DEW, others honored
The Association of General Contractors of Vermont and the Vermont Independent Electrical Contractors Association held its 50th Annual Meeting and Best Builder Awards Ceremony on Dec. 2.
The AGC/VT Best Builder Award recipients were:
PC Construction Company for outstanding quality of work and effort in building, new construction category
Kingsbury Companies for outstanding quality of work and effort in specialty, new construction
DEW Construction Corp. for outstanding quality of work and effort in new building, heavy construction
J. P. Sicard Inc. for outstanding quality of work and effort in highway/utility renovation
ST Paving for outstanding innovations in road renovating constructing
Winterset, Inc. for outstanding quality of work and effort in highway, new construction
Bread Loaf Corp for outstanding quality of work and effort in historical renovation, construction

 

NEFCU DONATES TO WILLISTON COMMUNITY FOOD SHELF

Food Shelf donation 2014

Kyle Bergeron, Evelyn Rivera, and Sue Wainer from New England Federal Credit Union presented a “big check” for $2,500 to the Williston Community Food Shelf last month. On hand to accept the donation were Nancy Leonard, Lois Mason, Ginger Morton, Jen Selwah and Judy Smith.
The Williston Community Food Shelf is dedicated to eliminating hunger in the town of Williston. It is also the primary food shelf serving  St. George, Richmond and Essex. Its mission is to provide high-quality food to those in need in the community, and to connect community members and families with essential support services.
“The Williston Community Food Shelf is truly grateful to New England Federal Credit Union for its continued, very generous support. NEFCU makes a huge impact on our community and helping us fulfill our mission of feeding our hungry neighbors,” said Morton.

GROUPS release business conditions survey results
The Vermont Business Roundtable and Economic & Policy Resources recently announced the third quarter results of their joint initiative, the VBR-EPR Business Conditions Survey. The survey, which is conducted quarterly, takes a look back at the economic conditions of the previous quarter and provides a predictive index going forward.
The survey asked eight questions about the economic outlook, demand, capital spending and employment. Results include:
For the third quarter in a row, most responses to the overall question about the states business climate outlook were neutral to mildly optimistic
More than half of respondents (56 percent) shared negative outlooks specifically with ease of hiring for available positions
For the third quarter in a row, the manufacturing sector had the most optimistic outlook (67 percent) on expected demand and employment

THE AUTOMASTER RENOVATES BMW SHOWROOM

Jonathan DeBrul, vice president of Automaster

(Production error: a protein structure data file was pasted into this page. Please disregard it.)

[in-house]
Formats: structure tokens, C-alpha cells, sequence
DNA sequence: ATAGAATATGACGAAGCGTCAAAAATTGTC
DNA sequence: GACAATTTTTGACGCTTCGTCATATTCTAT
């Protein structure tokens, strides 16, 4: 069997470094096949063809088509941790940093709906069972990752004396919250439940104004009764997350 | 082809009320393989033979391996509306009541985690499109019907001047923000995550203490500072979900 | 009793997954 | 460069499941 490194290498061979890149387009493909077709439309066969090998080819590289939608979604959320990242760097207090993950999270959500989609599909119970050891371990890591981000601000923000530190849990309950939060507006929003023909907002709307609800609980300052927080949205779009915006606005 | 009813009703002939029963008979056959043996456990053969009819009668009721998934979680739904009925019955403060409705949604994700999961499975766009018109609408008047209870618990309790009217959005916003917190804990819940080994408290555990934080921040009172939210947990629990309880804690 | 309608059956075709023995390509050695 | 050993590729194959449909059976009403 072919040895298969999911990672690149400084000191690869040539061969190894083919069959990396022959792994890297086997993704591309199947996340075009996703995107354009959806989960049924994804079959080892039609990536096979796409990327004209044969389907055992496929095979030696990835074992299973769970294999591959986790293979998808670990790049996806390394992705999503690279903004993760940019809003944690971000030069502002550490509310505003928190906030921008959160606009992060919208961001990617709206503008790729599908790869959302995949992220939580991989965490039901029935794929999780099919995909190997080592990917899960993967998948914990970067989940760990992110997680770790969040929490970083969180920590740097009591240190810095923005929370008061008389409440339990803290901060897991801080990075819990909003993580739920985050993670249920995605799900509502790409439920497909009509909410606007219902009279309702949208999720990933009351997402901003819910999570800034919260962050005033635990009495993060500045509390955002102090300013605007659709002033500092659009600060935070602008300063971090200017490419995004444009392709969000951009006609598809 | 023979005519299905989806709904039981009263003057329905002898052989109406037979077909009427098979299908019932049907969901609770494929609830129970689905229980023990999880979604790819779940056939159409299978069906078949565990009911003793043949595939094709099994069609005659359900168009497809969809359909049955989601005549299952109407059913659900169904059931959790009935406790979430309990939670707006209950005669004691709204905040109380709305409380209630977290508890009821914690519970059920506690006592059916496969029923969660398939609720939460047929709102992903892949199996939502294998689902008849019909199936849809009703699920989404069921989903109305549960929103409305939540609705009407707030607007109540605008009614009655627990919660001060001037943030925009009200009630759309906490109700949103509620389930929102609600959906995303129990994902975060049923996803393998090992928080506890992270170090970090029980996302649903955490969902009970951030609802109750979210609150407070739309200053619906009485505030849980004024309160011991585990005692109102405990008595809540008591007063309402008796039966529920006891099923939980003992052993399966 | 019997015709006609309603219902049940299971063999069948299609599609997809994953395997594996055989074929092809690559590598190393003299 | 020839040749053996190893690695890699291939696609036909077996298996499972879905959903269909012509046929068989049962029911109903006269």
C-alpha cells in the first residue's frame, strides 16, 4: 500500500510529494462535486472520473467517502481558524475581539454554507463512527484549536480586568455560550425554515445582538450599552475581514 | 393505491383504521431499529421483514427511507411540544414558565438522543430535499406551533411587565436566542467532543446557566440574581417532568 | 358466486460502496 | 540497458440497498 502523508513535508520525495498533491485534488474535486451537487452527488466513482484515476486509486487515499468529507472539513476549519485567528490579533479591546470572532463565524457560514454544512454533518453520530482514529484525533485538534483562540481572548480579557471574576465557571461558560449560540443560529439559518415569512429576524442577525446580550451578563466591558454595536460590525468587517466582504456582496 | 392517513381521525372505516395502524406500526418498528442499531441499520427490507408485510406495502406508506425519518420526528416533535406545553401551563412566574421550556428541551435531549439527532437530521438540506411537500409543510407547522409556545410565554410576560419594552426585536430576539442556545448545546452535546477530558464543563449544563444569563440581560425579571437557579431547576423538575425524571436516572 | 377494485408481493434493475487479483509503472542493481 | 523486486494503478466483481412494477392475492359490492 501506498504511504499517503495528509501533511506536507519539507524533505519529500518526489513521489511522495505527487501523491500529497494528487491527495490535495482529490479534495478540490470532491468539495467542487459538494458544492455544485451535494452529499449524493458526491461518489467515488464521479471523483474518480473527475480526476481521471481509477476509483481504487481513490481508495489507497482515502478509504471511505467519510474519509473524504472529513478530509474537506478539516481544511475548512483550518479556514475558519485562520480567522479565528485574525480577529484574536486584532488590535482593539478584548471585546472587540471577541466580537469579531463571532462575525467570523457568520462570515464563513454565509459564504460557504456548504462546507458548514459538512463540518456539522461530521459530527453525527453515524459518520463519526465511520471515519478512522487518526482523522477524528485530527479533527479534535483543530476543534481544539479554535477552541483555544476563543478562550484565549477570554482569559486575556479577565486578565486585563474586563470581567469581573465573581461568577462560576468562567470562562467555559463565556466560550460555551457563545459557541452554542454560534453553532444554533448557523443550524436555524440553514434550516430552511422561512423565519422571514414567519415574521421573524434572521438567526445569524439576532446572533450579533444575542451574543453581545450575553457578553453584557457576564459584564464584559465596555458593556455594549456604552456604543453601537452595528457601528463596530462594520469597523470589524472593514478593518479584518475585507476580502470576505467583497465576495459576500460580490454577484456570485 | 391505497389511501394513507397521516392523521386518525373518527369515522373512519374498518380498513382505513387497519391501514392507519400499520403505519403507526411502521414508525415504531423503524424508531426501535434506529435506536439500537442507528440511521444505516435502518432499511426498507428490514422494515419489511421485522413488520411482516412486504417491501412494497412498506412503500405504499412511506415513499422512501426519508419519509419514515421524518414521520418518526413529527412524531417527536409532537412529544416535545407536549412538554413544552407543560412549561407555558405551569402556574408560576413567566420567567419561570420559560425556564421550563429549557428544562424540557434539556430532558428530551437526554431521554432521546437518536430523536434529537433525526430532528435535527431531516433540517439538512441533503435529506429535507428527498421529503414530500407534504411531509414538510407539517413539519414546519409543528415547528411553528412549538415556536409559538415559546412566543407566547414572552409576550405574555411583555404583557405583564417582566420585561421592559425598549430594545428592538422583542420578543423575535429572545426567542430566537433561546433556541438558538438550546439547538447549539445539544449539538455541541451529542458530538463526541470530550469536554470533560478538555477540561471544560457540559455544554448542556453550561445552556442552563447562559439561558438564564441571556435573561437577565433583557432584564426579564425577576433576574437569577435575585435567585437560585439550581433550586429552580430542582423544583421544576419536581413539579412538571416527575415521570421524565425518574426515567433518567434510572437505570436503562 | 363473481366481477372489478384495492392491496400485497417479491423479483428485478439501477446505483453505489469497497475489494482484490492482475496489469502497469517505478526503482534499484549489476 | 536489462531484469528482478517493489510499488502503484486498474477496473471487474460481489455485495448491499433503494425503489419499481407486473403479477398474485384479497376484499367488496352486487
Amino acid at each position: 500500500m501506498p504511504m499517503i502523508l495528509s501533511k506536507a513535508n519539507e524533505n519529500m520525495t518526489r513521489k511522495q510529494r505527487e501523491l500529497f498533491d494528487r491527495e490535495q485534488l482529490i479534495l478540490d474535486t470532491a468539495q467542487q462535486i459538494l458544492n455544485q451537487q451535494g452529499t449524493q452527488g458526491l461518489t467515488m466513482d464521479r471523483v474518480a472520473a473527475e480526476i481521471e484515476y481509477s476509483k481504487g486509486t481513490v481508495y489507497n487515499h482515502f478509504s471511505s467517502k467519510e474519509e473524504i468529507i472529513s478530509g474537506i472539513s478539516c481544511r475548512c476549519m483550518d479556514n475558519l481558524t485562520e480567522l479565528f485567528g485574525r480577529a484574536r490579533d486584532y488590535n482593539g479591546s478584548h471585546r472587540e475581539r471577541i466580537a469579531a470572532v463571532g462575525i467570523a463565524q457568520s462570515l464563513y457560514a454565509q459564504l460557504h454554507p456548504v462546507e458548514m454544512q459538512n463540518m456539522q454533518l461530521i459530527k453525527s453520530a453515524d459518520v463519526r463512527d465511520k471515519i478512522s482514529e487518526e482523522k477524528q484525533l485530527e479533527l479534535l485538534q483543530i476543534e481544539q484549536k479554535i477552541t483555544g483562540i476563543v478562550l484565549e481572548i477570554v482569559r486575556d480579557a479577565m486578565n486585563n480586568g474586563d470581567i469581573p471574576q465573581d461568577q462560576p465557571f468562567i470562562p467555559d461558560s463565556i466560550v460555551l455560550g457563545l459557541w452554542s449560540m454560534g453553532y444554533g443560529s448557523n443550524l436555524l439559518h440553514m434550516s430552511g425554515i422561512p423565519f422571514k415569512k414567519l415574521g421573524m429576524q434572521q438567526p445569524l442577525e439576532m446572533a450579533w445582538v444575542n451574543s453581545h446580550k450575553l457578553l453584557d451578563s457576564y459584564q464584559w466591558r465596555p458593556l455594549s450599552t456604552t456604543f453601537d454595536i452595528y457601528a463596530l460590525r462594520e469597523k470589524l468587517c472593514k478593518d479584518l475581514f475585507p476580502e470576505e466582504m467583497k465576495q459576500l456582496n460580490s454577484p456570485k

Jonathan DeBrul, vice president of Automaster

The Automaster announced last week the commencement of a total renovation and expansion of its free-standing BMW showroom.
Deconstruction began on Nov. 24. The total renovation will include stripping the existing building down to the structural steel and rebuilding an updated showroom, with an expansion of 980 square feet of new showroom space to the existing footprint. Construction is scheduled for completion on April 20, 2015.
Merchants Trust Company announces hire, promotion
Merchants Trust Company recently announced two employee appointments.
Diane Kline joined Merchants Trust Company as personal investment officer. Kline brings an investment and client services background. She will be based at Merchants Bank’s South Hero branch.
Josh Jarvis was promoted to financial advisor I – trust.  Jarvis joined Merchants Bank in 2011 and has worked for more than a year with trust personal investment accounts.

MERCHANTS BANK HIRES WATSON
Merchants Bank recently announced Jonathan Watson has been hired for the position of audit director. Watson has over ten years of banking experience, including operations, retail and trust. He is a University of Vermont graduate and has earned the Certified Internal Auditor and Certified Fiduciary and Investment Risk Specialist designations.
POWELL WINS POWER-GEN 2014 WOMAN OF THE YEAR AWARD
GMP recently announced that President and CEO Mary Powell was named Power-Gen 2014 Woman of the Year. Judges selected Powell because of how she has advanced the power generation industry, the positive impact she has made on her community and her leadership.
“It is an incredible honor to be recognized by our industry for the work that is happening in Vermont.  It is truly a gift to get to work every day with an incredible team focused on developing innovative solutions for our customers and communities.  Energy can be transformational in moving customers and society to a more secure and environmentally sound future, and we are determined to lead the way,” Powell said.

BURLINGTON COLLEGE BOARD APPOINTS MOORE AS INTERIM PRESIDENT
The Burlington College Board of Trustees recently appointed Dr. Carol Moore as interim president. The Board and Moore met with faculty, staff, and students in a town hall meeting.